Machines (another word for “tools”) have been taking jobs from humans since the first ancient human sharpened a stick. But they’ve also been creating them. That’s why I believe that new technology such as computers that can learn, drive cars or run factories will not leave humans impotent. In ways we cannot imagine, these technologies will be used to create whole new industries, and plenty of jobs with them. Humans will also be needed to design, operate and service the machines we make. Technology augments us, not replaces us.
The industrial and information revolutions are not analogous. Computers aren’t like internal combustion engines. A traditional car still needs a driver. A self-driving car obviously does not. And while a self-driving car may require a designer and software engineer, if the car is put together by robots that also upload its software it’s not going to need nearly as many of them as it would take to replace all the factory workers that used to work on the assembly line, let alone all the taxi/truck drivers that used to drive them.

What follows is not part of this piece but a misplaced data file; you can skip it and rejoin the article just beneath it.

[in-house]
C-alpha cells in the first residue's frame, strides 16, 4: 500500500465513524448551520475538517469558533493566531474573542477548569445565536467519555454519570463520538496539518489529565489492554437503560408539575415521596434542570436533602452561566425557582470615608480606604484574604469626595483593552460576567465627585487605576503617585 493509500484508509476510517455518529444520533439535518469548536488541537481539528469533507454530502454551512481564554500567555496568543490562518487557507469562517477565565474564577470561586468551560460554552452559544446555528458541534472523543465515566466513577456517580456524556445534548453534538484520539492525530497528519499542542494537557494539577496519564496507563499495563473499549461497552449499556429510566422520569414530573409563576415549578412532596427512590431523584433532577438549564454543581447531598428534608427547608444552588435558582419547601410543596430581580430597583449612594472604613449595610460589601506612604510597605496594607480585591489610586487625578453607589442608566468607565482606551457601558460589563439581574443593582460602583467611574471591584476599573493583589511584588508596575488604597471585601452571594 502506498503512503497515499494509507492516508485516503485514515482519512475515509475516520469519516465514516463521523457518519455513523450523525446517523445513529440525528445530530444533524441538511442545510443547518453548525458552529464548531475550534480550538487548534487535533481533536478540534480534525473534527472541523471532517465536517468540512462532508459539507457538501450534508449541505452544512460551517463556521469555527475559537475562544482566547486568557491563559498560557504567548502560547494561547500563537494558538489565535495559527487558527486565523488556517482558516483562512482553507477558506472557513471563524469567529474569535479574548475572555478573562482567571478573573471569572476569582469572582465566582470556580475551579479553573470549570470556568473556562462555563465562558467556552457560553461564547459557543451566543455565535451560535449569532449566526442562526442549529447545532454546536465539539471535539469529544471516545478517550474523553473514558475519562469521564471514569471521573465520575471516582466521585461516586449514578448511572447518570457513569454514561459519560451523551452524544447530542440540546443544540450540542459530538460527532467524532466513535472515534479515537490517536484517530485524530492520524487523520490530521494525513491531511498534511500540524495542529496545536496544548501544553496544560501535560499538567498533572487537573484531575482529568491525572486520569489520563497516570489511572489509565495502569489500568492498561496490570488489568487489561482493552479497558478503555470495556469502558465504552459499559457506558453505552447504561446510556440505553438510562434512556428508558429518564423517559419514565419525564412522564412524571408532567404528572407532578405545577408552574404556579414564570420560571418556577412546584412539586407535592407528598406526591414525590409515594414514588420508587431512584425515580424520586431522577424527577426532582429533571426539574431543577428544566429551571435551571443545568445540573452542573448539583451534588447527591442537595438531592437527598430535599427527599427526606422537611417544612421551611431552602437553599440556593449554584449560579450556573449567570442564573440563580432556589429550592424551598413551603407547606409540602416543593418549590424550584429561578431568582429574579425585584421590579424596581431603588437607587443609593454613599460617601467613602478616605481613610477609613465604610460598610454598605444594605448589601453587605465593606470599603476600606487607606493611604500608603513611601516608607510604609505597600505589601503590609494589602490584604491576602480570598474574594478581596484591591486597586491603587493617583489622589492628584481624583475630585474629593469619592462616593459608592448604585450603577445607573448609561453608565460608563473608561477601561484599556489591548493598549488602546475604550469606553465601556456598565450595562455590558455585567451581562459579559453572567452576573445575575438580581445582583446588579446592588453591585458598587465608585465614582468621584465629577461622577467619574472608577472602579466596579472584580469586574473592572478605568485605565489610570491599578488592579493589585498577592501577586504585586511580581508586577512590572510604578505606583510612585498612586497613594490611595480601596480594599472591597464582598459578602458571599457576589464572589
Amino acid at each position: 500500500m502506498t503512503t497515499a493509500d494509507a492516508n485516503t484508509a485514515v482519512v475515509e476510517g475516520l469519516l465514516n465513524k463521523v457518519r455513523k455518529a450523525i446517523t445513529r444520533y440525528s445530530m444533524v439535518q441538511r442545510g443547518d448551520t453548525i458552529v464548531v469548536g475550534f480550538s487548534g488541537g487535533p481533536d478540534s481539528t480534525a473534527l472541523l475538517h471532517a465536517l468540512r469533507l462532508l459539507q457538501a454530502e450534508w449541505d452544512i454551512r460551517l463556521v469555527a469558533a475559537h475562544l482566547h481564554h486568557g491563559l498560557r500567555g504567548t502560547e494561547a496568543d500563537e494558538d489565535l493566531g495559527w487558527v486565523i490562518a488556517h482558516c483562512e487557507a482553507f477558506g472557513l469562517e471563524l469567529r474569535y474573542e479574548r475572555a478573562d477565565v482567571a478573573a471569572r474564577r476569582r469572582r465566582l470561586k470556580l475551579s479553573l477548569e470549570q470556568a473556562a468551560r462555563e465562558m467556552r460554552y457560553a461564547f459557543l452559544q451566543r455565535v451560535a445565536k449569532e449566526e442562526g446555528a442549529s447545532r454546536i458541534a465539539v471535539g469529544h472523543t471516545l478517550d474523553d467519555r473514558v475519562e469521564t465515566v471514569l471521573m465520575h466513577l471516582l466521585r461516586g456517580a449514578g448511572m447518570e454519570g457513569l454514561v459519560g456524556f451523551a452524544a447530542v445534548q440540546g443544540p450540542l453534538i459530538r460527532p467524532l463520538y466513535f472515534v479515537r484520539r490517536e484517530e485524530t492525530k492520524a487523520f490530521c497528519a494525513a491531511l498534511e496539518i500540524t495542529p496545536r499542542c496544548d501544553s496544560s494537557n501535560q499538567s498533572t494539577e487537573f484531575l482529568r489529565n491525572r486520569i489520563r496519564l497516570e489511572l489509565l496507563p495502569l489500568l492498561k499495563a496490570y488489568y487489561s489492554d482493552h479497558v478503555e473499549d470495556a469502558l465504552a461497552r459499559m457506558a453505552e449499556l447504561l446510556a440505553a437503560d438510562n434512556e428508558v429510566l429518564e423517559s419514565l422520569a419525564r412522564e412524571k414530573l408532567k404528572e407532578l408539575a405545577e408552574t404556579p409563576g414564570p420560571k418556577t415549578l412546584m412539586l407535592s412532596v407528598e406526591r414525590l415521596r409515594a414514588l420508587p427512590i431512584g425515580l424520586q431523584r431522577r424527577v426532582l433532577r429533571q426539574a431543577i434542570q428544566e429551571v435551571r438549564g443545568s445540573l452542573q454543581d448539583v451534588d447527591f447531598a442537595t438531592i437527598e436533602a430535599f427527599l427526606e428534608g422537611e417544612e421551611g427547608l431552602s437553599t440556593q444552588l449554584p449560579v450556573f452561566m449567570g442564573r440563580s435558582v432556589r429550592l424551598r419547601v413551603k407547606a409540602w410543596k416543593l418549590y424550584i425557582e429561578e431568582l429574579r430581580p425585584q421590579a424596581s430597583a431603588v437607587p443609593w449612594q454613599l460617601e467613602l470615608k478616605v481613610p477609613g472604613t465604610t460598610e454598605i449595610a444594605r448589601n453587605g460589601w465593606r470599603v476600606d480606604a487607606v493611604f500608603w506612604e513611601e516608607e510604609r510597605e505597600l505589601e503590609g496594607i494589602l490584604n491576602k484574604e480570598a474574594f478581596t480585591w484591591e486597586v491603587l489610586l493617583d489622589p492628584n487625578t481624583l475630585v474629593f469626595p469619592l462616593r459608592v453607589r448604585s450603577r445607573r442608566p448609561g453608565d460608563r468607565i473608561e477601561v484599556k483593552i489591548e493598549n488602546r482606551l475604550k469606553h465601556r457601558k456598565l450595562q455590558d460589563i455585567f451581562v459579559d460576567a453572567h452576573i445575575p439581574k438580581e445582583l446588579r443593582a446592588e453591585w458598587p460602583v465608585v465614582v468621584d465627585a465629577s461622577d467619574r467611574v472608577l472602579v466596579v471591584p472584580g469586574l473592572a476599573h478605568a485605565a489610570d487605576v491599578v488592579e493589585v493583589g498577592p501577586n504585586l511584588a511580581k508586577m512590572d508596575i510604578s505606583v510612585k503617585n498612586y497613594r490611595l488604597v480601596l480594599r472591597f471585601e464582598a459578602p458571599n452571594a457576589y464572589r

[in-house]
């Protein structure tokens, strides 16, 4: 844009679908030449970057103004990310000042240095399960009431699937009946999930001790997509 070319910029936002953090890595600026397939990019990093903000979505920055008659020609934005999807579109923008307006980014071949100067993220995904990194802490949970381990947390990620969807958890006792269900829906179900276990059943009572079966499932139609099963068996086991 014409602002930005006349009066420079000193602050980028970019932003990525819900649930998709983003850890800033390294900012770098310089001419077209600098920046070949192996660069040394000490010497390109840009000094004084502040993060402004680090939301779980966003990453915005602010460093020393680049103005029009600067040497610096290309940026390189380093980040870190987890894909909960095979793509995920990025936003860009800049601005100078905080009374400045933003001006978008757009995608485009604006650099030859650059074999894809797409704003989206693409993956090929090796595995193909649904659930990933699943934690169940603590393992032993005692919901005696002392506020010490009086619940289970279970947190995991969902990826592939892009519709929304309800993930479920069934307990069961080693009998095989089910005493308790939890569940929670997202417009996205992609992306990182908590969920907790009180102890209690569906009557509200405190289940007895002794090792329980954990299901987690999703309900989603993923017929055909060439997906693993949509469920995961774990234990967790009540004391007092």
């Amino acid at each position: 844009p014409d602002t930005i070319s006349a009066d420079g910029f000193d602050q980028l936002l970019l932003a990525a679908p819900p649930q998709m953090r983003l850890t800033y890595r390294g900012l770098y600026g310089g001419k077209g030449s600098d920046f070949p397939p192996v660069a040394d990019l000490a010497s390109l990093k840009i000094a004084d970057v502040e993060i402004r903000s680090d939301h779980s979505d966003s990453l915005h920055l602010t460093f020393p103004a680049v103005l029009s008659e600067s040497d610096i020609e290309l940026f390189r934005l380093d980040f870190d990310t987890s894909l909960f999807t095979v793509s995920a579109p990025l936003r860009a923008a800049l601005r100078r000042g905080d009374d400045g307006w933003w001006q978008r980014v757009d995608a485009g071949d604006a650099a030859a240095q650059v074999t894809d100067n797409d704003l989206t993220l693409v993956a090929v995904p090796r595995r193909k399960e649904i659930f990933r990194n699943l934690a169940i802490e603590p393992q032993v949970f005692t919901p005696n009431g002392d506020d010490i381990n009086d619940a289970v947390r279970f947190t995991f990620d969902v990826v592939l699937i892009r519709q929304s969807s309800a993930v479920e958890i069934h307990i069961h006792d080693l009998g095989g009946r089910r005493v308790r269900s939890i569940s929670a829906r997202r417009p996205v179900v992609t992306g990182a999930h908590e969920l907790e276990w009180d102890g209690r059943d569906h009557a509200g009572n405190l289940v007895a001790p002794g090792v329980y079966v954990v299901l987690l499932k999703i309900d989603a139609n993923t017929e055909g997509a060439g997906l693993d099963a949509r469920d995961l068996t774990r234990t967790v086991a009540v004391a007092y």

That said, I agree with you that humans are incredibly resourceful creatures. However, you seem to miss the point that UBI is about giving people greater freedom to utilize that resourcefulness. Rather than telling a worker that used to work on the assembly line he/she now MUST enter a job retraining program to adjust to the new economy, that worker is given some resources to help them out as they determine for themselves how they want to fit into the new economy. In UBI pilot programs around the world, very few people just sit around watching TV or sleeping all day. Just about everyone finds something constructive to do. But they have more freedom to do what THEY find constructive and fulfilling. That’s the essential difference.